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Studies on the association between depression and dementia risk mostly use sum scores on depression questionnaires to model symptomatology severity. Since individual items may contribute differently to this association, this approach has limited validity.
We used network analysis to investigate the functioning of individual Geriatric Depression Scale (GDS-15) items, of which, based on studies that used factor analysis, 3 are generally considered to measure apathy (GDS-3A) and 12 depression (GDS-12D). Functional disability and future dementia were also included in our analysis. Data were extracted from 3229 participants of the Prevention of Dementia by Intensive Vascular care trial (preDIVA), analyzed as a single cohort, yielding 20,542 person-years of observation. We estimated a sparse network by only including connections between variables that could not be accounted for by variance in other variables. For this, we used a repeated L1 regularized regression procedure.
This procedure resulted in a selection of 59/136 possible connections. GDS-3A items were strongly connected to each other and with varying strength to several GDS-12D items. Functional disability was connected to all three GDS-3A items and the GDS-12D items “helplessness” and “worthlessness”. Future dementia was only connected to the GDS-12D item “memory problems”, which was in turn connected to the GDS-12D items “unhappiness” and “helplessness” and all three GDS-3A items.
Network analysis reveals interesting relationships between GDS items, functional disability and dementia risk. We discuss what implications our results may have for (future) research on the associations between depression and/or apathy with dementia.
In old age, both apathy and depression have been associated with an increased cardiovascular disease (CVD) risk. This study evaluated the mediating role of cardiovascular risk factors in the relationship of apathy and mood symptoms with incident CVD.
Prospective cohort study of 1,790 community-dwelling older individuals (70–78 years) without a history of CVD or stroke. At baseline, apathy and mood symptoms were assessed with the 15-item Geriatric Depression Scale (GDS-15), of which three items represent apathy symptoms. The mediational risk factors included were diabetes mellitus (DM), body mass index (BMI), current smoking, physical inactivity, systolic blood pressure, and total cholesterol. Incident CVD was evaluated after two years of follow-up. Data were analyzed using structural equation modeling (SEM).
Incident CVD occurred in 59 (3.3%) participants. Apathy symptoms had a significant estimated total effect on incident CVD, with increases of 2.2% for each unit increase in apathy score. Of this total effect, 22.7% was due to the mediational effects of physical inactivity (13.6%), current smoking (4.5%), and DM (4.5%). The remaining 77.3% was due to direct effects reflecting other mediational dynamics. No significant (in)direct effects of mood symptoms on incident CVD were found.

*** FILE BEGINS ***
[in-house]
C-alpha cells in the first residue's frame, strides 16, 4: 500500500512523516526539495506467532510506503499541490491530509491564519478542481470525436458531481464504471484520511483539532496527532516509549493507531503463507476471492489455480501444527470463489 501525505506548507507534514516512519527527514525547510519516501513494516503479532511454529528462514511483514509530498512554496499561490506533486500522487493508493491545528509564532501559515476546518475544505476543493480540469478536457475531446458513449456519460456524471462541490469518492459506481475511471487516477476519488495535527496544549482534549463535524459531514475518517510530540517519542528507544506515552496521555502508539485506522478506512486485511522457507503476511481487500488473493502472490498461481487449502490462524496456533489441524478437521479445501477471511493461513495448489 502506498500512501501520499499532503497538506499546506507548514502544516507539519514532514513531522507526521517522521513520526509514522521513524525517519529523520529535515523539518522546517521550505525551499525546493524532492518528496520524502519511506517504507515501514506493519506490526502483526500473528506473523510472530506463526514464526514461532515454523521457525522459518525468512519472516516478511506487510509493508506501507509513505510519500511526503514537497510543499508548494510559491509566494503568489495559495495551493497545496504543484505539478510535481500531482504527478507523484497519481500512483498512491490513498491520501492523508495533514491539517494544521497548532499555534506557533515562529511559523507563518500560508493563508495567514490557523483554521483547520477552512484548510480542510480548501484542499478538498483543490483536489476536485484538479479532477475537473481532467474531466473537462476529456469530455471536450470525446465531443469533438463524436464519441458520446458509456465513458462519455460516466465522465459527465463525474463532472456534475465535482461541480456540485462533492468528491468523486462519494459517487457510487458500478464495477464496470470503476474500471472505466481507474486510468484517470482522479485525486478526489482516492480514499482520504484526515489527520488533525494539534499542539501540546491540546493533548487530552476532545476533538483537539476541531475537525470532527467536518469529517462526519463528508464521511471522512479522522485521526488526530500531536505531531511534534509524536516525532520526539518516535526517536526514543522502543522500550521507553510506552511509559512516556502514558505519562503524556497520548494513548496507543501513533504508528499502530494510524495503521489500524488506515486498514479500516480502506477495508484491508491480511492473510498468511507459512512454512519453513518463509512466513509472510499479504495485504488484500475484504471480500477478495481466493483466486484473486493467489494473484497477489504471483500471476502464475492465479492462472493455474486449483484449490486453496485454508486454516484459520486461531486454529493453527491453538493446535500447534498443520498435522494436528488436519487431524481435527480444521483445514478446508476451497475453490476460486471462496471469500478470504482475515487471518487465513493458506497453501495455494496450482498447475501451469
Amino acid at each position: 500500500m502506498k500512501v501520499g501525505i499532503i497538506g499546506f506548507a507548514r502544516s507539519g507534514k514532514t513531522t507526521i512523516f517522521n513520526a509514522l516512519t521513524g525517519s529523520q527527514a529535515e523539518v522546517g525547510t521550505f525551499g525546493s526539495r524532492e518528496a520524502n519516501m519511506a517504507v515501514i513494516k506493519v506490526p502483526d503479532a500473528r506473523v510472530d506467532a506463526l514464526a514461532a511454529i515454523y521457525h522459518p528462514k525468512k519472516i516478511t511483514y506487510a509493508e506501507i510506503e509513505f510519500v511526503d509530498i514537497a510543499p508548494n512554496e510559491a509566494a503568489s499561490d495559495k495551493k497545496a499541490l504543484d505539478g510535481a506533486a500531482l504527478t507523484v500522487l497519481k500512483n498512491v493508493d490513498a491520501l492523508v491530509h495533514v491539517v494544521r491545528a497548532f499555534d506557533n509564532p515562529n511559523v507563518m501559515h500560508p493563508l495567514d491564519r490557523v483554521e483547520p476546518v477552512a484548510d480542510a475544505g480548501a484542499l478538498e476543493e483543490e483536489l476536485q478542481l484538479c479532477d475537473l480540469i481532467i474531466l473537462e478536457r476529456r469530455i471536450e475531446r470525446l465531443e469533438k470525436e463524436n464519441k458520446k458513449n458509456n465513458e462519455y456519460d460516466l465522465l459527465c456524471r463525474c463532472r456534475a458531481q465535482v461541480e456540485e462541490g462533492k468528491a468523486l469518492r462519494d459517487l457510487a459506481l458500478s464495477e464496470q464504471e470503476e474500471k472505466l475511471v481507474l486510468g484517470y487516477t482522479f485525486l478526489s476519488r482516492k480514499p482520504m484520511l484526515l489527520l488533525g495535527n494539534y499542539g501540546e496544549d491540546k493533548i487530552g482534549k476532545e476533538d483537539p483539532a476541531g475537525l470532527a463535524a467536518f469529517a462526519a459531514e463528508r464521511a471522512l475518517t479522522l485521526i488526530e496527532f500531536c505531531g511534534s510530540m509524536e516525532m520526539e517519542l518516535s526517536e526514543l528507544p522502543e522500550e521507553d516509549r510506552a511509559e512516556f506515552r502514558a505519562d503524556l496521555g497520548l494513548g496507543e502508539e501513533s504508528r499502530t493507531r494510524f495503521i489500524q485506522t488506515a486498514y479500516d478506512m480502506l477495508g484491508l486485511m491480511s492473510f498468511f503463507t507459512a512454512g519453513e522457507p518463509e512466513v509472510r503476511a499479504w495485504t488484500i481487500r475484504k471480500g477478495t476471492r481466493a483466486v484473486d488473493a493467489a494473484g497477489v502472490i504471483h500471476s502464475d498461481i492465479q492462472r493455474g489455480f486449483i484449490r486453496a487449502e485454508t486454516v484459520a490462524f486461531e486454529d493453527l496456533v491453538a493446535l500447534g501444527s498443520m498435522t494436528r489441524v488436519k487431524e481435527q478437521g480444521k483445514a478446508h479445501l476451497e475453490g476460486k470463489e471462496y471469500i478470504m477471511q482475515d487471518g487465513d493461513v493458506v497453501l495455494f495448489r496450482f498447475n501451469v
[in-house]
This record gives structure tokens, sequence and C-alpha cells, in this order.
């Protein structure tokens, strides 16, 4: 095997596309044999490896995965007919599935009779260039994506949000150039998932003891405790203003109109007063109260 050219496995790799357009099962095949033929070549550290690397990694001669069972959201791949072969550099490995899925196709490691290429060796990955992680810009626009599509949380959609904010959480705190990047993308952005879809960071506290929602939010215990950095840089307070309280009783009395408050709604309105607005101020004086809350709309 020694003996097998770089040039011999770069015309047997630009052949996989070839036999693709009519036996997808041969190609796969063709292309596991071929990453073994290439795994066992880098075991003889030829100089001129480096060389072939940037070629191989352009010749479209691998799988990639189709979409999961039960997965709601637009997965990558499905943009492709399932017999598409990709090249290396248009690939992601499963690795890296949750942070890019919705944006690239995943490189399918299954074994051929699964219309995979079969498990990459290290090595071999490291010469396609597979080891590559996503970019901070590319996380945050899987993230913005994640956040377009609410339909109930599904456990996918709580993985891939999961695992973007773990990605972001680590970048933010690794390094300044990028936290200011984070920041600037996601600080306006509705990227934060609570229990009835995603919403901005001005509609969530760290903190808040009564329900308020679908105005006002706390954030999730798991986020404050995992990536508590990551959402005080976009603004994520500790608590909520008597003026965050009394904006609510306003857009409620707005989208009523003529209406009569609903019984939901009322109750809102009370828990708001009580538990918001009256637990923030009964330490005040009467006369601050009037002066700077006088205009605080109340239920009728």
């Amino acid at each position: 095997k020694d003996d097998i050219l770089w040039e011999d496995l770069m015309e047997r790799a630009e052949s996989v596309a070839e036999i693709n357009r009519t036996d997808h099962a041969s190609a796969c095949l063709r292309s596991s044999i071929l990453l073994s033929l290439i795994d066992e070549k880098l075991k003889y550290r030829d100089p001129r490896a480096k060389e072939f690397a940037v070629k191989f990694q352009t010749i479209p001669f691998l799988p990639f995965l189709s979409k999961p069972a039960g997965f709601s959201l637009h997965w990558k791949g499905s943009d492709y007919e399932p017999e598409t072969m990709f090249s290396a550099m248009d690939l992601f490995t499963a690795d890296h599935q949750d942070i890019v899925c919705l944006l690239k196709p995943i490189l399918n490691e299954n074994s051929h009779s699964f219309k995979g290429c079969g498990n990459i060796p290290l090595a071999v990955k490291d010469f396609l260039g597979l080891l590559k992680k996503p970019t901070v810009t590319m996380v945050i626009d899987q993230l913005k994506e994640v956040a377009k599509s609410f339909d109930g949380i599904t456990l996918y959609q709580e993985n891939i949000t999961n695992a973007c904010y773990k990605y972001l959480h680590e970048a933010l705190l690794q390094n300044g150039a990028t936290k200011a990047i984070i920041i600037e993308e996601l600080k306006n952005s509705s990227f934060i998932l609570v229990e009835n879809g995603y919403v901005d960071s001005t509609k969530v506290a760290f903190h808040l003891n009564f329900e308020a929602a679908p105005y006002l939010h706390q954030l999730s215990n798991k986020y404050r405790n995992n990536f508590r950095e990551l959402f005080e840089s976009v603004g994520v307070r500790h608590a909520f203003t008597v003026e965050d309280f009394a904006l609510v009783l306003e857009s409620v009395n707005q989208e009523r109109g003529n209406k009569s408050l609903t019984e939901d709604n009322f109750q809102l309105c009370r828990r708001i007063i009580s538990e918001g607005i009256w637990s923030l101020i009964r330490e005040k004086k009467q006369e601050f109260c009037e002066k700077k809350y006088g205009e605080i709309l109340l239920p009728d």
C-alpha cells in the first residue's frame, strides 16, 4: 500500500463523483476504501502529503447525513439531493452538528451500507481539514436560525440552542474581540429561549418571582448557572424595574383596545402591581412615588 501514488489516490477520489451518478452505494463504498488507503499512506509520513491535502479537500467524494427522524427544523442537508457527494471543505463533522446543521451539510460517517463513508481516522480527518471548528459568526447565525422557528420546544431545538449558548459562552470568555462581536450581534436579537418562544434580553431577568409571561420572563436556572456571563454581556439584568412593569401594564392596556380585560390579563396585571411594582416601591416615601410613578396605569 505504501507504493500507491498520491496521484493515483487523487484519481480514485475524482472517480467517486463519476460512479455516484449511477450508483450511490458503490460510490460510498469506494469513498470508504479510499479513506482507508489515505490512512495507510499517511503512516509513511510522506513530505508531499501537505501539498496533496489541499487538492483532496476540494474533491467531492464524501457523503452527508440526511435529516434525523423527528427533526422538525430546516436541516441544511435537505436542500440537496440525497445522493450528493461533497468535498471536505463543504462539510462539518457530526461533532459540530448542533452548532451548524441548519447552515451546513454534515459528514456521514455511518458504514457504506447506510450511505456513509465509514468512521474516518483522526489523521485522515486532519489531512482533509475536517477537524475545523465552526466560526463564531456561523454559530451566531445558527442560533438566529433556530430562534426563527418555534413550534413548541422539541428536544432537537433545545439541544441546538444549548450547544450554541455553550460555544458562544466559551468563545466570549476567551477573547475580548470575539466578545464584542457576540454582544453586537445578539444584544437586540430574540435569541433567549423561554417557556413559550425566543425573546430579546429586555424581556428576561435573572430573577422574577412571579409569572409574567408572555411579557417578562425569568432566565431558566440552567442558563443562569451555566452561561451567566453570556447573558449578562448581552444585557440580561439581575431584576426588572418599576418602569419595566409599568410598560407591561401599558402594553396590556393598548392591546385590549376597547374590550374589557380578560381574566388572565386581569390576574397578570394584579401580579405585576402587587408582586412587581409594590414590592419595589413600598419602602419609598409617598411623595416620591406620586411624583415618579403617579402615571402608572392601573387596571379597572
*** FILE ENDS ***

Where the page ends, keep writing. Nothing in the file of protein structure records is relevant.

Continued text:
Physical inactivity, smoking, and DM account for nearly one-fourth of the variation reflecting the link between apathy symptoms and incident CVD. This illustrates the relevance of unfavorable health behaviors and assessment of DM in older individuals with apathy. The majority of the effect of apathy symptoms on incident CVD is caused by other, yet unknown, factors.
Systemic low-grade inflammation has repeatedly been associated with depression in old age, but the relationship with apathy is less clear. The present study assessed whether C-reactive protein (CRP) is differentially associated with symptoms of apathy and depression.
A population-based cohort study was carried-out. At baseline and after two and four years of follow-up, CRP levels were assessed and symptoms of apathy and depression were measured using the 15-item Geriatric Depression Scale. Logistic regression analysis was used to investigate the cross-sectional and longitudinal associations of CRP with symptoms of apathy and depression.
Two thousand forty-seven community-dwelling participants (70–78 years) without a history of cardiovascular disease or stroke were studied. A cross-sectional association was found between CRP and apathy symptoms at three time points (odds ratio (OR) per natural log unit increase in CRP: baseline visit = 1.40, 95% CI = 1.12–1.75; two-year follow-up visit = 1.62, 95% CI = 1.17–2.25; four-year follow-up visit = 1.51, 95% CI = 1.03–2.21). This did not change after adjustment for demographics and depressive symptoms, and was slightly attenuated after adjustment for cardiovascular risk factors. No cross-sectional association was found with depressive symptoms. Baseline CRP did not predict incident apathy or depressive symptoms during four years of follow-up.
Increased CRP levels are associated with apathy symptoms but not with depressive symptoms. This suggests a differential effect of inflammation on apathy and depression. In older persons, symptoms of apathy may be a behavioral manifestation of concurrent low-grade inflammation.
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